The story of Guerlain began in early 19th century France, with Pierre-François-Pascal Guerlain. Born to a family of spice merchants and pewter craftsmen, Pierre-François-Pascal grew up amidst a marvelous array of scents, enabling him to develop his nose and kindle his interest in the world of fragrances. He studied medicine and chemistry in England and worked as a perfume and cosmetics representative for Dissey, Jean-Marie Farina and other leading companies of the times.
By 1828, he had made Paris the location for his factory sited near the Arc de Triomphe, and he opened his first store on the chic Rue de Rivoli, on the ground floor of Hotel Meurice. Shortly after, he opened his second shop in Rue de la Paix, which quickly became a favorite amongst Parisian society.
After studying the fashion trends of the times, Pierre-François-Pascal set out to create fragrances which could express natural beauty by means of fresh, floral aromas. He would then personalize these fragrances for each individual customer. His most famous clients included Balzac, who asked for a fragrance before writing César Birotteau. He quickly attained a position of great prestige, and by 1842 Guerlain had become perfume supplier to all the European courts. He created the famed Eau de Cologne Impériale as a wedding present for Empress Eugenie (wife of Emperor Napoleon III). This celebrated scent is based on a combination of orange blossom, bergamot, lavender and rosemary, and it was presented in the now famous bottle with the gilded bees that was especially designed for the occasion.
Upon his death in 1864, Guerlain was succeeded by his sons. Gabriel took over company administration and business, while Aimé followed in the footsteps of his father, and became a specialist perfumier. Aimé’s early works reflected his father’s passion for floral scents. Bouquet de l’Exposition was created in 1867 for the Universal Exhibition. He traveled to source raw materials, and became fascinated by exotic new substances from distant lands, creating Far West, Oppobalsam de la Mecque and Jasmin du Siam. His enquiring mind induced him to work on a range of substances that could be used to create perfumes, and his research led him to formulate a revolutionary perfume, Jicky, in 1889. Jicky was originally designed for women, but it soon became preferred by men. It was the first fragrance to incorporate synthetic materials. It is made with a combination of synthetic vanillin, linalol and authentic perfume oils. It was a revolutionary product and it ushered in a whole new world of perfumery.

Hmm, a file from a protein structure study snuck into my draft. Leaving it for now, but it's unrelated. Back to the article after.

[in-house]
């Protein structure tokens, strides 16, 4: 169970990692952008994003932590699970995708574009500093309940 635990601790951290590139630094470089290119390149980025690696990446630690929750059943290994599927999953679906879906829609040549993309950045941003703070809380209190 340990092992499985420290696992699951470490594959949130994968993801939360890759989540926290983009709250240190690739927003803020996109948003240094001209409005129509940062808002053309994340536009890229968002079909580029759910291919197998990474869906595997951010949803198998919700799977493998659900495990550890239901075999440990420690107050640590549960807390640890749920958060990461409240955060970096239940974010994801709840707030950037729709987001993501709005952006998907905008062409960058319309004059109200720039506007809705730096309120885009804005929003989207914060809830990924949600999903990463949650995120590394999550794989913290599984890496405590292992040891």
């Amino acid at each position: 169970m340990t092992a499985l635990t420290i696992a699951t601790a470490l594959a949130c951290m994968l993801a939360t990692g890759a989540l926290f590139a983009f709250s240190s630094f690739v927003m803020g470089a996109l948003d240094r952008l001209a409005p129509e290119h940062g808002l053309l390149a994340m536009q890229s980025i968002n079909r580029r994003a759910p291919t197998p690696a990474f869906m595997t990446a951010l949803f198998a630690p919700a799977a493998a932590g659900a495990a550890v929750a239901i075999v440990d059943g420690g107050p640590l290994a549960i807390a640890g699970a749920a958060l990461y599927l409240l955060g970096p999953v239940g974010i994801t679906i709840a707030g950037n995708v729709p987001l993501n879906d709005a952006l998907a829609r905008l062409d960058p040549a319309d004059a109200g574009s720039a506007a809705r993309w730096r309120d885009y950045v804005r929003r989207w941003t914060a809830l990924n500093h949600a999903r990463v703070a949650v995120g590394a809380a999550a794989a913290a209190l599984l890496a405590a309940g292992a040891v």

Meanwhile, Aimé was training his nephew Jacques, who at the age of 16 created Ambre, his first perfume. Jacques, like his predecessors in the company, had an infinite passion for perfume making, and he was continually working on new creations. He composed Apés L’Ondée which captured the feel of the Impressionist paintings that he loved, and translated their bright, natural light into fragrance. Inspired by literature and opera, he created Mitsouko from Claude Farrère’s La Bataille, Liu from Giacomo Puccini’s Turandot and Vol de Nuit from his close friend Antoine Saint-Exupéry. Jacques created over 400 perfumes, however his most famous fragrance is Shalimar. Created in 1925, Shalimar laid the foundations for the world of Oriental scents, with an intensified scent of vanilla attained by the introduction of the synthetic molecule ethyl-vanillin.
The Guerlain heritage continues to the present and on to the future with Jacques' grandson, Jean-Paul. Though Jean-Paul was not initially trained in the family business, he soon showed an interest in fine perfumes and demonstrated his natural talent. He learned the trade from his grandfather, and the apprenticeship was deemed as concluded when he challenged Jacques and succeeded in recreating the scent of a daffodil. He spent a lot of time studying raw materials, and traveling, in the incessant quest for new and exotic ingredients. His first fragrance, a celebration of simplicity and the beauty of raw materials, is called Vetiver. Continuing the family tradition of making perfumes for women that then win admiration from men, in 1969 Jean-Paul created Chamade as a tribute to all women. He went on creating fragrances, which are the perfect expression of his inborn passion for, and devotion to, the art of perfume making. Though not fully involved in the company’s day-to-day developments, Jean-Paul currently oversees the quality of ingredients and continues to formulate wonderful perfumes.
For over 180 years, Guerlain has been a brand producing celebrity perfumes loved by the great women of the day. The brand also has an impressive array of cosmetic products, ranging from creams and lotions to make-up. They are all made with the same care and devotion dedicated to the company's perfume making sector.
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